SUPERVISING A REVOLUTION: BRITISH ORDNANCE COMMITTEES, PRIVATE INVENTORS, AND MILITARY TECHNOLOGY IN THE VICTORIAN ERA
Leclair, Daniel Richard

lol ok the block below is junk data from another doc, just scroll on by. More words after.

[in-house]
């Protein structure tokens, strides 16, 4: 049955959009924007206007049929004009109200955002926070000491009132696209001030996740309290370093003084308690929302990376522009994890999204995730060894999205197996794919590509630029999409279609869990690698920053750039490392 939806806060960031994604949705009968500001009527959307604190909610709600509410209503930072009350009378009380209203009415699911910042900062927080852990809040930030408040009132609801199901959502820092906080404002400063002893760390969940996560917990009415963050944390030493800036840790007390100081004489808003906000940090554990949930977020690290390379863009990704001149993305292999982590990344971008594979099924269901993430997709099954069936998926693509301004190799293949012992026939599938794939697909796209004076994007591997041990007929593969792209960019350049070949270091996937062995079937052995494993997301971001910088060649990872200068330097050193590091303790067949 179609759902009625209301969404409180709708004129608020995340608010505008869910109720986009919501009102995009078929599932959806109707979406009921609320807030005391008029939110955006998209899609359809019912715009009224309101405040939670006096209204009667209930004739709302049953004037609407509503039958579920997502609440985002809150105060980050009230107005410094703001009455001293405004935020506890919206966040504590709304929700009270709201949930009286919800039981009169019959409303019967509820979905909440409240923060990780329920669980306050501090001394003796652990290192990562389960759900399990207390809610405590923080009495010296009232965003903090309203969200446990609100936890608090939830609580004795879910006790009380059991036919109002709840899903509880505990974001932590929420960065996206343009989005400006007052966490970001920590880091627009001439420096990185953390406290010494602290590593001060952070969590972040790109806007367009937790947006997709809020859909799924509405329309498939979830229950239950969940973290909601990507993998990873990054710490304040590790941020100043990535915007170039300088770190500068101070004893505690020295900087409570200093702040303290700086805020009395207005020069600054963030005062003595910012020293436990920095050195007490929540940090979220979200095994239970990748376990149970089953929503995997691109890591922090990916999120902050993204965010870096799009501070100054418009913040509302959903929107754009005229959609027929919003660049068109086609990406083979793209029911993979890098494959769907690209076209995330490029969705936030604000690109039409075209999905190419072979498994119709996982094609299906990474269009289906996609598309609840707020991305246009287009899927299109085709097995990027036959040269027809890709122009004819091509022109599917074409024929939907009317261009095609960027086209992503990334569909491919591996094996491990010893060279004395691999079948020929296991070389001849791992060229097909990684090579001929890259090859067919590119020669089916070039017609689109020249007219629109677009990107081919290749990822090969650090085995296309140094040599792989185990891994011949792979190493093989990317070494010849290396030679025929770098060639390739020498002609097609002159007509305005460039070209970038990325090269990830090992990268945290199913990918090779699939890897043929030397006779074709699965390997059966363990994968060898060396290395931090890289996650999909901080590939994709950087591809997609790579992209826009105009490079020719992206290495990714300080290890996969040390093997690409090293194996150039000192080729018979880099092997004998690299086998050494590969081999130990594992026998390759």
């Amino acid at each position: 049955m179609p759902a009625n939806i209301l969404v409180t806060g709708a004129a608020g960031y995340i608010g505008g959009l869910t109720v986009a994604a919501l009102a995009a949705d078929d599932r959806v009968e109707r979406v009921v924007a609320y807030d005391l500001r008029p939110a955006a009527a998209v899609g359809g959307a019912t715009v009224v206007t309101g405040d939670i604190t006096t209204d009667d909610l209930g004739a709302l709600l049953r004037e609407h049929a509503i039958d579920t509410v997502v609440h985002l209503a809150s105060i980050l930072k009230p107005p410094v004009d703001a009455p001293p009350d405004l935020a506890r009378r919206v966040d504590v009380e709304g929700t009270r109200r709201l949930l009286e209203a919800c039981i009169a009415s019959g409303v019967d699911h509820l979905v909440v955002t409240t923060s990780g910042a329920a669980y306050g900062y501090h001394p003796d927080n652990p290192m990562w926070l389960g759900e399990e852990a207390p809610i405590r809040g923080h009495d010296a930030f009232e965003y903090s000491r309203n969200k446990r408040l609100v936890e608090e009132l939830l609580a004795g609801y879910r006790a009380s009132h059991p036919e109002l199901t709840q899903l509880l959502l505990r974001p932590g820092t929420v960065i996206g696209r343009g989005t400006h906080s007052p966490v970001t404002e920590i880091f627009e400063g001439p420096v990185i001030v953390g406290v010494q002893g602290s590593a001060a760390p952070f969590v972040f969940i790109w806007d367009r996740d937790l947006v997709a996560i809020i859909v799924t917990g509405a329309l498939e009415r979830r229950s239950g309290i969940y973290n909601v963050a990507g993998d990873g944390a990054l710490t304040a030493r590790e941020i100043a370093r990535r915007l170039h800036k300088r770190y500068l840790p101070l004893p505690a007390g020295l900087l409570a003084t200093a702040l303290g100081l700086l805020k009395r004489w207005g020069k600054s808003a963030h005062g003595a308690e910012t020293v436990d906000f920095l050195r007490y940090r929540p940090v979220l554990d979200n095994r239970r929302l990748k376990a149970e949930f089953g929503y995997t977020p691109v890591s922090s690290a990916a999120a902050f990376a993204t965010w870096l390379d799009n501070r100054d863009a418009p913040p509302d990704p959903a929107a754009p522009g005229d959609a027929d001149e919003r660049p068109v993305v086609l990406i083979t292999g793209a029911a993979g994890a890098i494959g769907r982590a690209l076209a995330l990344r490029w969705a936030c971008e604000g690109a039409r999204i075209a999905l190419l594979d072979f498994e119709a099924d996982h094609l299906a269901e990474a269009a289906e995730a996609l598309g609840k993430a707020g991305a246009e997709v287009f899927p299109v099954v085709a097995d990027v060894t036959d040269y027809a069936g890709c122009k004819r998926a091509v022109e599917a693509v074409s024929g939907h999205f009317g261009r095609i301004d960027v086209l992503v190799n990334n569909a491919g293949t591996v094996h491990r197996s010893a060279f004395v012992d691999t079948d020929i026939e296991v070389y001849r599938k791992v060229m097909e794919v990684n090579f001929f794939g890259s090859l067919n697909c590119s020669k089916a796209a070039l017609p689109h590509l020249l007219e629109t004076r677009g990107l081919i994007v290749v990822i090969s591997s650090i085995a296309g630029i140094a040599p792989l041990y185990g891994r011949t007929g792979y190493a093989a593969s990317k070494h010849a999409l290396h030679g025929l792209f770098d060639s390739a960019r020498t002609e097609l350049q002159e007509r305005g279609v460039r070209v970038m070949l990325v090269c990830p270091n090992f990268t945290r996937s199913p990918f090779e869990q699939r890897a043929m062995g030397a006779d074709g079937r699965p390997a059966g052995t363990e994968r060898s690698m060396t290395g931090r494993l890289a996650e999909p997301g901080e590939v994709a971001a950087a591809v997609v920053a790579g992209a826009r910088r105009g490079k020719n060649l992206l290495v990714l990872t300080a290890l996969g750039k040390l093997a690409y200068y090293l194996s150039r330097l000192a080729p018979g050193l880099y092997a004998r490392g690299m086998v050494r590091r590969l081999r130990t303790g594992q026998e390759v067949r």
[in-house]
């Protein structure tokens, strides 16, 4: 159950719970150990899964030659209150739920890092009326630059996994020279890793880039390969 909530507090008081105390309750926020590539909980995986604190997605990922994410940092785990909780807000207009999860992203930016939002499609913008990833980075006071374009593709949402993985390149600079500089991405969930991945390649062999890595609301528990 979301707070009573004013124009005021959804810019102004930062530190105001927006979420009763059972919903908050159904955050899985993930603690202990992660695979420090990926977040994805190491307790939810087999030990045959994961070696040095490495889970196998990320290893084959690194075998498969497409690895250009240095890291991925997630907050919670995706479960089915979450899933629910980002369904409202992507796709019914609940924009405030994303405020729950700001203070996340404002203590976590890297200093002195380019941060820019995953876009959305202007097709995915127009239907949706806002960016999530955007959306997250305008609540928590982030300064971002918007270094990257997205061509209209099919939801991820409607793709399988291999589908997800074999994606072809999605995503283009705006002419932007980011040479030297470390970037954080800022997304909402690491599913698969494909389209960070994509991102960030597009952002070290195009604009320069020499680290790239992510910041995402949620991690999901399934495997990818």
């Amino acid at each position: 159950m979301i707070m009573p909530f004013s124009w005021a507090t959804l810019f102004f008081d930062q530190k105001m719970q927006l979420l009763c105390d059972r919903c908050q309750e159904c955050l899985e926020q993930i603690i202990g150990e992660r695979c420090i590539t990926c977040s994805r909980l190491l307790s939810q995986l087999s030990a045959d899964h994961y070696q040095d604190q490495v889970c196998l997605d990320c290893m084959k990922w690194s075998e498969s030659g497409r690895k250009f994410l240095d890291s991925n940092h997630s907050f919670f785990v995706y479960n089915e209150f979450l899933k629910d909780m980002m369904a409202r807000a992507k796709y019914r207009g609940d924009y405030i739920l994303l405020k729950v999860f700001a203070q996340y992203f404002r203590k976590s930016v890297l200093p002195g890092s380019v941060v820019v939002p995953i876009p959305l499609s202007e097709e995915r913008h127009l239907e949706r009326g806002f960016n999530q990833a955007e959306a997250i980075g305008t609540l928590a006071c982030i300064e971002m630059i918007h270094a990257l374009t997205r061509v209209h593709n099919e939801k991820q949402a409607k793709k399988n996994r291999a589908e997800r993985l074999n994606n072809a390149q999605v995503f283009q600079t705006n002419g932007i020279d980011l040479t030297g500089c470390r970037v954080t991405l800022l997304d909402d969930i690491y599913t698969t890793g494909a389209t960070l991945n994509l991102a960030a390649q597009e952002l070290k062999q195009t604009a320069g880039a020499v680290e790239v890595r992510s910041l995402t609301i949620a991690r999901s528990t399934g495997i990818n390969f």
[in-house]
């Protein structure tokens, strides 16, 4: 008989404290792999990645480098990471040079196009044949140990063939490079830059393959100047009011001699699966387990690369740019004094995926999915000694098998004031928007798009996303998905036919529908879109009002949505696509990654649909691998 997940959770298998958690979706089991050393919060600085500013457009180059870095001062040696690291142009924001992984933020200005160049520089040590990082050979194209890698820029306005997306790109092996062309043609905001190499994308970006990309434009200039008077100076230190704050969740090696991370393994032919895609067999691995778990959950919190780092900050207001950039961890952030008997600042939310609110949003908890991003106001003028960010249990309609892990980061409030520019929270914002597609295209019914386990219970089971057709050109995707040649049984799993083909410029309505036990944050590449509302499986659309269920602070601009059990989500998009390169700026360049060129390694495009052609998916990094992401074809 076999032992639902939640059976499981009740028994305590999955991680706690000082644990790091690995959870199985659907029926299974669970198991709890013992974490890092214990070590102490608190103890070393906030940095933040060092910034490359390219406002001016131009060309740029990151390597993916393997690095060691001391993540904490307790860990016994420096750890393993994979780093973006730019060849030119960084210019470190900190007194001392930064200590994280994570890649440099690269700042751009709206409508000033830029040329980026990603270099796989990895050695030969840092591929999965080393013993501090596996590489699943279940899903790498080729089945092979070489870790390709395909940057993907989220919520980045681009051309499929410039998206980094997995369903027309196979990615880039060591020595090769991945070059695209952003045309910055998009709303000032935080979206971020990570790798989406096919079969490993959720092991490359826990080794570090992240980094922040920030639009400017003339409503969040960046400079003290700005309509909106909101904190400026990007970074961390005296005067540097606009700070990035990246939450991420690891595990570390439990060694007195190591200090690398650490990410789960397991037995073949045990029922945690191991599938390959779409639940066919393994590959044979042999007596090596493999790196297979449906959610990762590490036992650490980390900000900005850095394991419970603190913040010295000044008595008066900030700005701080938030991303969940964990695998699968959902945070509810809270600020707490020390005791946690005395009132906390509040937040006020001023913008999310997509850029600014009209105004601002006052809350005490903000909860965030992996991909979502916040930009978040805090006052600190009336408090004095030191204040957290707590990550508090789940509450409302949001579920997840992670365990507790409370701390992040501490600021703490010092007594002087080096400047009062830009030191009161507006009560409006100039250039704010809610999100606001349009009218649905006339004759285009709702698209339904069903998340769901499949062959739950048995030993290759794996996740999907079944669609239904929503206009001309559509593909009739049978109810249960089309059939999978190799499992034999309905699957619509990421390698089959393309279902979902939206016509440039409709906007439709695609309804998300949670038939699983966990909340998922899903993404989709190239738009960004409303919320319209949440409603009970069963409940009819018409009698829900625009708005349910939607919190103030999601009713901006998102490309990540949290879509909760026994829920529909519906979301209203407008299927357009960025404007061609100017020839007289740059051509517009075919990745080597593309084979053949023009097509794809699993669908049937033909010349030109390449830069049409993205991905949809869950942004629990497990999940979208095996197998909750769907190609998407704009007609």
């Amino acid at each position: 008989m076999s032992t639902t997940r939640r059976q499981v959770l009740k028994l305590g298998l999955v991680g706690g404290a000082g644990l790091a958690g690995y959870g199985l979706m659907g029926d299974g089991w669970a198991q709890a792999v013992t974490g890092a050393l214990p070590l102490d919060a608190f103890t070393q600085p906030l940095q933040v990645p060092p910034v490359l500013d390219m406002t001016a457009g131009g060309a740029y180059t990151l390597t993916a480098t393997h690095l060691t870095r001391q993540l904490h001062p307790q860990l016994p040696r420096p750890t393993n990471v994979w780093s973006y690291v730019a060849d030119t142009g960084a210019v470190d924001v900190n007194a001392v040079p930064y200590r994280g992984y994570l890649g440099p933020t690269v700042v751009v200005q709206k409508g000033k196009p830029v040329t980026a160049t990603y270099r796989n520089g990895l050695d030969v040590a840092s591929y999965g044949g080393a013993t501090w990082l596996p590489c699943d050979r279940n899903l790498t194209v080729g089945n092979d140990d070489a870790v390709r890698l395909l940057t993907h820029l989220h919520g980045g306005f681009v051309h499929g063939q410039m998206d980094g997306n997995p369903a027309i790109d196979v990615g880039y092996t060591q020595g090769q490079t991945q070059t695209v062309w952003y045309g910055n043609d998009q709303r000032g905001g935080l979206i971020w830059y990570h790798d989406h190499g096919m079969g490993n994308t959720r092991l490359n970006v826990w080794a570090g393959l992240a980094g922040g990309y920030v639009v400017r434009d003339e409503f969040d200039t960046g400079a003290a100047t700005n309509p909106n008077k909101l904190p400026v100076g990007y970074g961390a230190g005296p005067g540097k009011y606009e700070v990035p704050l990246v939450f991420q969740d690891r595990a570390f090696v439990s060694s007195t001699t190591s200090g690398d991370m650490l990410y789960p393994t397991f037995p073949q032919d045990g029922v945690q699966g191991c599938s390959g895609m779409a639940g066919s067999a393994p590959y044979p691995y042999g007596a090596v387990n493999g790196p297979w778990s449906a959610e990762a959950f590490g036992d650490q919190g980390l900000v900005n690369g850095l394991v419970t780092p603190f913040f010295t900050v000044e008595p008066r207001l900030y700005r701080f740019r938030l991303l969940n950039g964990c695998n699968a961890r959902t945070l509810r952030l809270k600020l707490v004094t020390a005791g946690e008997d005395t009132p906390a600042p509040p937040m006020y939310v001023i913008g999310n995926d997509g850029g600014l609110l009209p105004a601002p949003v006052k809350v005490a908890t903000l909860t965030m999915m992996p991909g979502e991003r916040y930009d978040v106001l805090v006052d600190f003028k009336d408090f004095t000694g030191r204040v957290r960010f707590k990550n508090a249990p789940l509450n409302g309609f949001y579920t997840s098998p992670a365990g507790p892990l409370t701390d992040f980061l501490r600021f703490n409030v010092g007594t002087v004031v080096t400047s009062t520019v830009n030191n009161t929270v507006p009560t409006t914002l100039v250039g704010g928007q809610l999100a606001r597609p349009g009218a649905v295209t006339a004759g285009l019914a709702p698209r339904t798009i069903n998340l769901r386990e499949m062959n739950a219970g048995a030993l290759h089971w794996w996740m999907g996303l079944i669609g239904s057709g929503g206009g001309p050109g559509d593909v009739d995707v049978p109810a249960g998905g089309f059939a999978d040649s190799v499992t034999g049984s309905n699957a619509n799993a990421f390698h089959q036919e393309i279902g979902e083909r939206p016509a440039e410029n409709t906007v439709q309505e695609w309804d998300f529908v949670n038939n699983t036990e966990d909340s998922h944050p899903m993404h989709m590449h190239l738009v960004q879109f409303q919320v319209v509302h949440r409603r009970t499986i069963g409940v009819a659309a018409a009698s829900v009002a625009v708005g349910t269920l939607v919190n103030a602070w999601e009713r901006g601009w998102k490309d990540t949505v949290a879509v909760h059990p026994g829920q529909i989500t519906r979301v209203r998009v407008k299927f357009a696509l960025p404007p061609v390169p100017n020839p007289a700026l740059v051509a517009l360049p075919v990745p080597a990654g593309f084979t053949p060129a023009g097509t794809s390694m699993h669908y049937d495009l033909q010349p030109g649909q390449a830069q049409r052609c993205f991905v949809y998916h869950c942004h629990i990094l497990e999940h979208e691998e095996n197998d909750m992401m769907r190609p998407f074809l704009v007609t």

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This project is a study of the changes in military technology and administration in Great Britain between 1855 and 1907. After a period of quiescence following the end of the Napoleonic Wars, the major militaries of the world began transitioning away from ancien regimé muzzle-loading weapons, wooden sailing ships, and precision-drill tactics. England stubbornly lagged behind, however, until the Crimean War triggered an intense period of military technological development. For the next five decades, the nation struggled to understand and harness improvements in ordnance and small-arms, armor for ship and fortress defense, mechanization of materials production, and the myriad other changes brought about by the ongoing Industrial Revolution. The British public played a surprising but largely unexamined role in these changes, making thousands of suggestions for new weapons and other military material to the British War Office. The British ordnance committees charged with evaluating new ideas and inventions related to military hardware compiled their findings in annual Abstracts of Proceedings, published in bound format from 1857 to 1897. From these and other sources, I have built a database that allows the compilation of statistics on the number of inventors and projects brought before the War Office for consideration, as well as to provide an index to the various topics examined. In addition, I have drawn heavily on many online resources, including the British Newspaper Archive, House of Commons Parliamentary Papers, and texts available from Google Books and other sites. Using such information, the dissertation examines the British public’s interest and participation in weapons development during the second half of the nineteenth century. In addition, the project seeks to put such participation, along with ongoing changes in military administration, in the greater context of the political and financial considerations of the time, as well as Britain’s activities on the world stage. Ultimately, it argues that the Victorian era saw the convergence of three different social revolutions: the British governmental revolution, the Industrial Revolution, and the European military revolution. This convergence produced a period of unprecedented public participation in the British weapons development process and fundamentally altered civil-military relationships in the Empire.